Barrier-Breaking Drug May Lead to Spinal Cord Injury Treatments
News Dec 04, 2014
Injections of a new drug may partially relieve paralyzing spinal cord injuries, based on indications from a study in rats, which was partly funded by the National Institutes of Health.
The results demonstrate how fundamental laboratory research may lead to new therapies.
"We're very excited at the possibility that millions of people could, one day, regain movements lost during spinal cord injuries," said Jerry Silver, Ph.D., professor of neurosciences, Case Western Reserve University School of Medicine, Cleveland, and a senior investigator of the study published in Nature.
Every year, tens of thousands of people are paralyzed by spinal cord injuries. The injuries crush and sever the long axons of spinal cord nerve cells, blocking communication between the brain and the body and resulting in paralysis below the injury.
On a hunch, Bradley Lang, Ph.D., the lead author of the study and a graduate student in Dr. Silver's lab, came up with the idea of designing a drug that would help axons regenerate without having to touch the healing spinal cord, as current treatments may require.
"Originally this was just a side project we brainstormed in the lab," said Dr. Lang.
After spinal cord injury, axons try to cross the injury site and reconnect with other cells but are stymied by scarring that forms after the injury. Previous studies suggested their movements are blocked when the protein tyrosine phosphatase sigma (PTP sigma), an enzyme found in axons, interacts with chondroitin sulfate proteoglycans, a class of sugary proteins that fill the scars.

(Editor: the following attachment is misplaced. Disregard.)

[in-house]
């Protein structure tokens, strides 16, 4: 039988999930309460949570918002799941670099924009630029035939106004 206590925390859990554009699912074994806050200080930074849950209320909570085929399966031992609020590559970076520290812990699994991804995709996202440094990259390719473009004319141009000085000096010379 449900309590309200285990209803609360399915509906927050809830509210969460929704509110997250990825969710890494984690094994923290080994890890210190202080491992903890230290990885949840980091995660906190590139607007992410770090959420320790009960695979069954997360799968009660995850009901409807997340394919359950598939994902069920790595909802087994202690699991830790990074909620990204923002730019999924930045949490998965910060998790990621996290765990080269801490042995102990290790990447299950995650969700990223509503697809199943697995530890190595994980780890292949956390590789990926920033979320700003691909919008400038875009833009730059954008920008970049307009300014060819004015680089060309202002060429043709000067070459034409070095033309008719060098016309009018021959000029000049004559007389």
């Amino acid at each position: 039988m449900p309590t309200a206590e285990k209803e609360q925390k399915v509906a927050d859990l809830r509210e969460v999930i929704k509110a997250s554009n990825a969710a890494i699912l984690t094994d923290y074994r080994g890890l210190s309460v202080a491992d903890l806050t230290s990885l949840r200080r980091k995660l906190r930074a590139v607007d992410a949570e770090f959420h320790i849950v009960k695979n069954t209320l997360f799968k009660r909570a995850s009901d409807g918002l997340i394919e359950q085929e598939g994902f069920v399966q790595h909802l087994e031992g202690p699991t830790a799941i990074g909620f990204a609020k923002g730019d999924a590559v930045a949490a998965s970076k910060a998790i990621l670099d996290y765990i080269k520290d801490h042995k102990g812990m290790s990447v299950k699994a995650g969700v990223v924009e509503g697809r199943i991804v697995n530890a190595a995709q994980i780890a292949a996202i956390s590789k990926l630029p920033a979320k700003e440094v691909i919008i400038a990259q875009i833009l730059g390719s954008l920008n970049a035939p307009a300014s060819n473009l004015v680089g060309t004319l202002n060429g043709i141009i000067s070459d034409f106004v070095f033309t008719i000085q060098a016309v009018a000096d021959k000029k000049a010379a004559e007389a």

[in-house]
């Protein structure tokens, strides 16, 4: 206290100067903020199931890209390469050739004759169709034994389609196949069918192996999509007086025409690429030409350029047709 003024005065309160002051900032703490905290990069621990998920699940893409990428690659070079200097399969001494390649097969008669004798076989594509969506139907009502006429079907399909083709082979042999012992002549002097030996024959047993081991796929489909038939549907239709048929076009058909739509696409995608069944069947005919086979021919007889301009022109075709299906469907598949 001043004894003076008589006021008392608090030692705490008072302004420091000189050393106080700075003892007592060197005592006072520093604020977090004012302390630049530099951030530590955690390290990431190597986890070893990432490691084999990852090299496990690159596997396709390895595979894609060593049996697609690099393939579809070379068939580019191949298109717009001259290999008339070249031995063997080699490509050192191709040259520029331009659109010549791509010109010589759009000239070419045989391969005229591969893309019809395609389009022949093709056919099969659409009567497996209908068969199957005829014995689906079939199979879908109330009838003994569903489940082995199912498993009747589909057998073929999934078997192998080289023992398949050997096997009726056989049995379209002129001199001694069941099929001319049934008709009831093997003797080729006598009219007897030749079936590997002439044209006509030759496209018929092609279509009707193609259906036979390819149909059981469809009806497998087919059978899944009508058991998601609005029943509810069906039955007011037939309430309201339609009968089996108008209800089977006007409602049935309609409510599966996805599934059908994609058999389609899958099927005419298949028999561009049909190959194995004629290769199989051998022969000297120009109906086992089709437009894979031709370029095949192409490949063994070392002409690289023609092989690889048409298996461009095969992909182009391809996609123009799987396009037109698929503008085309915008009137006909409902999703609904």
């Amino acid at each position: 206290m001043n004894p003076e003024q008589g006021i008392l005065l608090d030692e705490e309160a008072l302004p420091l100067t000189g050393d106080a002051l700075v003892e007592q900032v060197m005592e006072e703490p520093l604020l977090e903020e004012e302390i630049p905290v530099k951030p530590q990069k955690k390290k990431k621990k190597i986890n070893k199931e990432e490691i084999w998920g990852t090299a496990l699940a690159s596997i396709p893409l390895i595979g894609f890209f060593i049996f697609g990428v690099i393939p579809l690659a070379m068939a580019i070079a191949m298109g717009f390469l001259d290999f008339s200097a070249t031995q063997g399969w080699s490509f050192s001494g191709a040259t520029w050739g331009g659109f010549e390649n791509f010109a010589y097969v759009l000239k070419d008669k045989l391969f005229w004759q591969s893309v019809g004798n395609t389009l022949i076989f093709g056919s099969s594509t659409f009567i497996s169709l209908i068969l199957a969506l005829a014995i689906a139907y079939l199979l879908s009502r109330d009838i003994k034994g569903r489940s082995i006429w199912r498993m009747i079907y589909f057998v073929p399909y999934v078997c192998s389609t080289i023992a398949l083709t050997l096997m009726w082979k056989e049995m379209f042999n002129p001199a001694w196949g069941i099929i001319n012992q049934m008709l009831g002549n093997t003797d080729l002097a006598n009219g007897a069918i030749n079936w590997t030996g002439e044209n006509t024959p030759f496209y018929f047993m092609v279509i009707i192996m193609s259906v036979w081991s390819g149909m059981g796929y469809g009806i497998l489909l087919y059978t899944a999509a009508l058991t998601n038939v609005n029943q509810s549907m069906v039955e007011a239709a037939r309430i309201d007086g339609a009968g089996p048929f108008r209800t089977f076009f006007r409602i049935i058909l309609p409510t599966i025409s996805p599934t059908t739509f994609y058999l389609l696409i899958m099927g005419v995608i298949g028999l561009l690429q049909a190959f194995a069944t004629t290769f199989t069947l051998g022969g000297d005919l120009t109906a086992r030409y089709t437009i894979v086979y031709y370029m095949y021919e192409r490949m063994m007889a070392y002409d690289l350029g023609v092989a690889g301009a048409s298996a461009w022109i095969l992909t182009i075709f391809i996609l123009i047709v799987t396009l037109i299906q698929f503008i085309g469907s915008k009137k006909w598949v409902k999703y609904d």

Dr. Lang and his colleagues designed a drug called ISP to block the enzyme and facilitate the drug's entry into the brain and spinal cord. Injections of the drug under the skin of paralyzed rats near the injury site partially restored axon growth and improved movements and bladder functions.
"There are currently no drug therapies available that improve the very limited natural recovery from spinal cord injuries that patients experience," said Lyn Jakeman, Ph.D., a program director at the NIH's National Institute of Neurological Disorders and Stroke, Bethesda, MD. "This is a great step towards identifying a novel agent for helping people recover."
Initially, the goal of the study was to understand how interactions between PTP sigma and chondroitin sulfate proteoglycans prevent axon growth. Drugs were designed to mimic the shape of a critical part of PTP sigma, called the wedge. Different designs were tested on neurons grown in petri dishes alongside impenetrable barriers of proteoglycans. Treatment with ISP freed axon growth.
"It was amazing. The axons kept growing and growing," said Dr. Silver.
Next the researchers tested the potential of the drug on a rat model of spinal cord injury. For seven weeks they injected rats with the drug or a placebo near the site of injury. A few weeks later the rats that received the drug showed improvements in walking and urinating while the placebo treatments had no effect. The results suggested the drug passed into the brain and spinal cord.
When the researchers looked at the spinal cords under a microscope they found that the drug induced sprouting of axons that use the neurochemical serotonin to communicate. The sprouting axons were seen below the injury site. Treating some rats with a blocker of serotonin communication partially reversed the beneficial effects of ISP injections, suggesting the newly sprouting axons helped the rats recover.
The ISP drug did not cause spinal cord axons known to control movements to cross the scar and reconnect with brain neurons above the injury site. Dr. Silver and his colleagues think this means the ISP-induced sprouting helped the rats recover by increasing the signal sent by the few remaining intact axons.
"This is very promising. We now have an agent that may work alone or in combination with other treatments to improve the lives of many," said Dr. Silver. He and his colleagues are seeking to test the ISP drug in preclinical trials.